But in the meantime, active-duty service members continue to come to the municipal clinics. They include people like the sailor I describe in The New England Journal of Medicine, a gay man I diagnosed with an STD. He would never, he told me, go to a military clinic with a problem like that, so long as “don’t ask, don’t tell” was the law of the land. Doing so would pose too great a risk to his career.  The sailor also told me he would not return to see me for retesting for gonorrhea in three months, as I recommended, following CDC guidelines. He was, he explained, about to be deployed on a combat mission in Afghanistan.

______________________

Kenneth A. Katz, MD, MSc, MSCE is an Associate Member of the National Coalition of STD Directors (NCSD) and a physician and public-health practitioner in San Diego, California, who focuses on STDs. He is an Associate Adjunct Professor at the Graduate School of Public Health at San Diego State University and a Voluntary Assistant Clinical Professor in the Division of Dermatology at the University of California at San Diego.

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Complaint: Citing Catholic Rules, Doctor Turns Away Bleeding Woman With Dislodged IUD

Amy Littlefield

“It felt heartbreaking,” said Melanie Jones. “It felt like they were telling me that I had done something wrong, that I had made a mistake and therefore they were not going to help me; that they stigmatized me, saying that I was doing something wrong, when I’m not doing anything wrong. I’m doing something that’s well within my legal rights.”

Melanie Jones arrived for her doctor’s appointment bleeding and in pain. Jones, 28, who lives in the Chicago area, had slipped in her bathroom, and suspected the fall had dislodged her copper intrauterine device (IUD).

Her doctor confirmed the IUD was dislodged and had to be removed. But the doctor said she would be unable to remove the IUD, citing Catholic restrictions followed by Mercy Hospital and Medical Center and providers within its system.

“I think my first feeling was shock,” Jones told Rewire in an interview. “I thought that eventually they were going to recognize that my health was the top priority.”

The doctor left Jones to confer with colleagues, before returning to confirm that her “hands [were] tied,” according to two complaints filed by the ACLU of Illinois. Not only could she not help her, the doctor said, but no one in Jones’ health insurance network could remove the IUD, because all of them followed similar restrictions. Mercy, like many Catholic providers, follows directives issued by the U.S. Conference of Catholic Bishops that restrict access to an array of services, including abortion care, tubal ligations, and contraception.

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Some Catholic providers may get around the rules by purporting to prescribe hormonal contraception for acne or heavy periods, rather than for birth control, but in the case of copper IUDs, there is no such pretext available.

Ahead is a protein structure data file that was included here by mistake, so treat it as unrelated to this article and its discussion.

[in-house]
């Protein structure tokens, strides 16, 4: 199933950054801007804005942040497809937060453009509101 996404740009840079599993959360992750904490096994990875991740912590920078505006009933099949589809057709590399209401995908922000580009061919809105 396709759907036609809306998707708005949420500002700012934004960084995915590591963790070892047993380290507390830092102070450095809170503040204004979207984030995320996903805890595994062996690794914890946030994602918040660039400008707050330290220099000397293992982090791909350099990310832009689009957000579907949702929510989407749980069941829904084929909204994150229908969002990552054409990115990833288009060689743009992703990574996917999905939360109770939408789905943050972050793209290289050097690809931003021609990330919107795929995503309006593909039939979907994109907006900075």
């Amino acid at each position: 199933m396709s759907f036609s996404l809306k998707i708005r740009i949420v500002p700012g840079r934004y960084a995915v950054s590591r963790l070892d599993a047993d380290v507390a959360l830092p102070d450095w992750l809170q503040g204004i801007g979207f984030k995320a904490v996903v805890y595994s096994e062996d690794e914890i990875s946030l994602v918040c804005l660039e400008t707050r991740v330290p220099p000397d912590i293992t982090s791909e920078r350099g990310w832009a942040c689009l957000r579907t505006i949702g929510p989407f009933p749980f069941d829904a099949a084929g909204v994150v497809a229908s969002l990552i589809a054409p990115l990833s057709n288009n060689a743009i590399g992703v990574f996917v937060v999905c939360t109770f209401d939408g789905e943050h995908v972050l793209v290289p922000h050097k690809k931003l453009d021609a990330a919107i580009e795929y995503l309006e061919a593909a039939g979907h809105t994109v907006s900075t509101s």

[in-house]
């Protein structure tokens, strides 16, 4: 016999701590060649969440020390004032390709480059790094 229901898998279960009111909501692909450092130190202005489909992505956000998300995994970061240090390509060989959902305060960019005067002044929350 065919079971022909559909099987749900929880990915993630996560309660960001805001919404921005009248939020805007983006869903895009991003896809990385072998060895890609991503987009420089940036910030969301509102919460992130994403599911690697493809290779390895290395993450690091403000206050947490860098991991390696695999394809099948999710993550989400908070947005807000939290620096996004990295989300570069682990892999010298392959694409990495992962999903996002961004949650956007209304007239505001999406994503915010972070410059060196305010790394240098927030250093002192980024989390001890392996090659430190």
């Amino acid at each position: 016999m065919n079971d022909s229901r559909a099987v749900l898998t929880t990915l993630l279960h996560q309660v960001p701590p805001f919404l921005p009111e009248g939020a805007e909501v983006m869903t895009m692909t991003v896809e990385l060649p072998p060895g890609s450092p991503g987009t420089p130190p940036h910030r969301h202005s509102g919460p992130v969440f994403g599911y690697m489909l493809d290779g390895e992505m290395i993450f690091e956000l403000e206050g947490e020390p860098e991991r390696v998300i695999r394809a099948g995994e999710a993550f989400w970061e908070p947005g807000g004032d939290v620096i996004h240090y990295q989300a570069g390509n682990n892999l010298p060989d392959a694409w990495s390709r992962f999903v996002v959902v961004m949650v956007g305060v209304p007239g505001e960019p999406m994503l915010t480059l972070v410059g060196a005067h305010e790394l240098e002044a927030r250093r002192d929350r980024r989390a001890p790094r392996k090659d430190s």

“She told Ms. Jones that that process [of switching networks] would take her a month, and that she should feel fortunate because sometimes switching networks takes up to six months or even a year,” the ACLU of Illinois wrote in a pair of complaints filed in late June.

Jones hadn’t even realized her health-care network was Catholic.

Mercy has about nine off-site locations in the Chicago area, including the Dearborn Station office Jones visited, said Eric Rhodes, senior vice president of administrative and professional services. It is part of Trinity Health, one of the largest Catholic health systems in the country.

The ACLU and ACLU of Michigan sued Trinity last year for its “repeated and systematic failure to provide women suffering pregnancy complications with appropriate emergency abortions as required by federal law.” The lawsuit was dismissed but the ACLU has asked for reconsideration.

In a written statement to Rewire, Mercy said, “Generally, our protocol in caring for a woman with a dislodged or troublesome IUD is to offer to remove it.”

Rhodes said Mercy was reviewing its education process on Catholic directives for physicians and residents.

“That act [of removing an IUD] in itself does not violate the directives,” Marty Folan, Mercy’s director of mission integration, told Rewire.

The number of acute care hospitals that are Catholic owned or affiliated has grown by 22 percent over the past 15 years, according to MergerWatch, with one in every six acute care hospital beds now in a Catholic owned or affiliated facility. Women in such hospitals have been turned away while miscarrying and denied tubal ligations.

“We think that people should be aware that they may face limitations on the kind of care they can receive when they go to the doctor based on religious restrictions,” said Lorie Chaiten, director of the women’s and reproductive rights project of the ACLU of Illinois, in a phone interview with Rewire. “It’s really important that the public understand that this is going on and it is going on in a widespread fashion so that people can take whatever steps they need to do to protect themselves.”

Jones left her doctor’s office, still in pain and bleeding. Her options were limited. She couldn’t afford a $1,000 trip to the emergency room, and an urgent care facility was out of the question since her Blue Cross Blue Shield of Illinois insurance policy would only cover treatment within her network—and she had just been told that her entire network followed Catholic restrictions.

Jones, on the advice of a friend, contacted the ACLU of Illinois. Attorneys there advised Jones to call her insurance company and demand they expedite her network change. After five hours of phone calls, Jones was able to see a doctor who removed her IUD, five days after her initial appointment and almost two weeks after she fell in the bathroom.

Before the IUD was removed, Jones suffered from cramps she compared to those she felt after the IUD was first placed, severe enough that she medicated herself to cope with the pain.